Cubs

How teams might copy Cubs Way blueprint in MLB draft

How teams might copy Cubs Way blueprint in MLB draft

How Theo Epstein’s front office invested in amateur hitters and calculated that young pitchers would be too volatile to build around became part of the biggest story in sports last year, which means other teams will try to steal from a Cubs Way blueprint.

“In our industry, there are a lot of copycat elements,” amateur scouting director Matt Dorey said on this week’s Cubs Talk podcast. “By no means do we have this thing figured out. But that was the best angle for our organization in that moment in time when we were really trying to shift into building a robust and talented minor-league system to help in Wrigley, sooner than later.”

Kris Bryant earned a World Series ring, made two All-Star teams and won Rookie of the Year and MVP awards before Mark Appel threw a single pitch in The Show, the reverberations still being felt from the Houston Astros whiffing on the No. 1 overall pick in the 2013 draft.

Conventional wisdom framed the 2014 draft as the Cubs picking fourth from a class with three headliner pitchers. The Astros didn’t sign Brady Aiken, Tyler Kolek hasn’t pitched above the A-ball level or since 2015 for the Miami Marlins and both players already underwent Tommy John surgery. The White Sox are building around Carlos Rodon, though the lefty is currently on the disabled list with biceps bursitis.
  
Kyle Schwarber hasn’t lost the skills that made him a World Series legend before his 24th birthday, and two more college hitters from that first round have already made a splash, with Michael Conforto helping the New York Mets win the 2015 National League pennant and Trea Turner becoming a shortstop/energizer for the red-hot Washington Nationals.    

Ian Happ’s fast track from ninth overall pick in 2015 to super-utility guy for the defending champs actually lines up with three college hitters drafted ahead of him that year – Dansby Swanson, Alex Bregman and Andrew Benintendi.   

“We’ve already seen it in the last couple drafts,” Dorey said, “where the nontraditional teams that usually shot predominantly for upside are definitely shifting to focusing their top-of-the-draft money on – I don’t want to say safer, because none of them are safe – the less-risky picks.

“I think we’re going to continue to see that this year. The teams at the top that are trying to rebuild – and put a young, talented core on the field – are going to really be shooting for that demographic of player.” 

Those polished college hitters are hard to find in this class – especially when the Cubs have the 27th and 30th overall picks – but this could be a chance to zig while others zag. Those two first-round picks have created a bonus pool worth almost $7.5 million. Through the free-agent churn, the Cubs will own four selections within the first 105 picks – a year after not drafting until No. 104.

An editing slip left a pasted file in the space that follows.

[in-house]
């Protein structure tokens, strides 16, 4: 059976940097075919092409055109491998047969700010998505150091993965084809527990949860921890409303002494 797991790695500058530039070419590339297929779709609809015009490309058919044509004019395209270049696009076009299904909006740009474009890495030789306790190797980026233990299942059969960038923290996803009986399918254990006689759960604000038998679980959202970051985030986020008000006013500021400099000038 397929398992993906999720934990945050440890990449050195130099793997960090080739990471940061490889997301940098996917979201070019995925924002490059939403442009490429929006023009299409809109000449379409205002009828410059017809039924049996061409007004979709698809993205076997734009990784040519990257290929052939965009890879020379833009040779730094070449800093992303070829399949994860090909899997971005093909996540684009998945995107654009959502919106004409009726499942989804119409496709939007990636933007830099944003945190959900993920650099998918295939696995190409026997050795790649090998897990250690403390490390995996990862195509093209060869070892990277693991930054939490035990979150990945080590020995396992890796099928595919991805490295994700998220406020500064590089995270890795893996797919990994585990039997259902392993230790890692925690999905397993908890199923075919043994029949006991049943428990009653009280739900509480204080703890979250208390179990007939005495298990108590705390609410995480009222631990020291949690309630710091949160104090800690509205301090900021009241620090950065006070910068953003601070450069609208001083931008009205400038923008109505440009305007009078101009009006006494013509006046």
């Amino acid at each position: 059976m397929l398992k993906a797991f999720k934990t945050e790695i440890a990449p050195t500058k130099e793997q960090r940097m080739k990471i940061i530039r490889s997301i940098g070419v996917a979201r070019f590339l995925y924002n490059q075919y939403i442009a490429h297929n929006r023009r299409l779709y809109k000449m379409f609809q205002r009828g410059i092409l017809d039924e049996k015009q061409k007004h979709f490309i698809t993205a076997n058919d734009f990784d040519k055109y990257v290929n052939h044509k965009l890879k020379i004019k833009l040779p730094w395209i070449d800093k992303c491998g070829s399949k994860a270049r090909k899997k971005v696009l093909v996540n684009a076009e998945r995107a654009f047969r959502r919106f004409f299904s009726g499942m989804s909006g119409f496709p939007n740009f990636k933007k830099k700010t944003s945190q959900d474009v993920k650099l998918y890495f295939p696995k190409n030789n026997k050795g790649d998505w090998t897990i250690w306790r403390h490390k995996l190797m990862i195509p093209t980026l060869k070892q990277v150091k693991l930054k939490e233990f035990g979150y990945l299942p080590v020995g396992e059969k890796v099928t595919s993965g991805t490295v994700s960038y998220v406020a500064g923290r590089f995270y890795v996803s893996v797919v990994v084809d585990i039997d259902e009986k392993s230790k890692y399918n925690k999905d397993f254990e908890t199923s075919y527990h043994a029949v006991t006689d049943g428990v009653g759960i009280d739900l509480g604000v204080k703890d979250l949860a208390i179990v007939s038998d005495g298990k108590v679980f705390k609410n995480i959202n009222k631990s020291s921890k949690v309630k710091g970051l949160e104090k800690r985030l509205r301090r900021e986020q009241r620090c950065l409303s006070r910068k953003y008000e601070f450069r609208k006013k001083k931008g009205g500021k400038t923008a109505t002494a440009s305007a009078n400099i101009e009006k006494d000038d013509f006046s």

“The last thing that we want is just groupthink,” said Jason McLeod, the senior vice president who oversees scouting and player development. “Certainly, we have a philosophy in mind. But we also have a very talented scouting staff that works really hard and is out there pounding the road, giving us our full evaluations and doing these big, thorough background write-ups on guys to help us make the best decisions. 

“I’m sure some clubs have looked at the success, whether it be us or some of the other (teams) that have gone college-heavy. I think they’re definitely taking a look at it. You always want to try to take from what some successful organizations are doing. I think that we probably have seen a little more of that in the past couple of years – and we’ll probably see it again more this year. 

“Maybe you will see some college position players being taken a little higher than they normally would, which could create opportunities elsewhere for teams that could look for a little more upside.”

One scout joked the Cubs still can’t help themselves and will draft more hitters who don’t have an obvious path to Wrigleyville or a clear spot in a crowded lineup. McLeod didn’t quite go with the best-player-available cliché.

“Most impact available,” McLeod said. “We’re not going to try to invent a pitcher there. I’d love to be talking to you guys on Monday night and say: ‘Hey, we really got a pitcher that we’re excited about.’ But I don’t know if it’s going to fall that way.

“We’re going to take the two best players for the organization. And if one of them is a pitcher – or if both of them are pitchers – that will be great.”

As he decides what's next, it's clear Ben Zobrist has something left in the tank

As he decides what's next, it's clear Ben Zobrist has something left in the tank

When Ben Zobrist rejoined the Cubs active roster on Sept. 1, it was fair to wonder how much he could provide offensively. After all, he spent the previous four months on the restricted list while tending to a family matter, last playing a big-league game on May 6.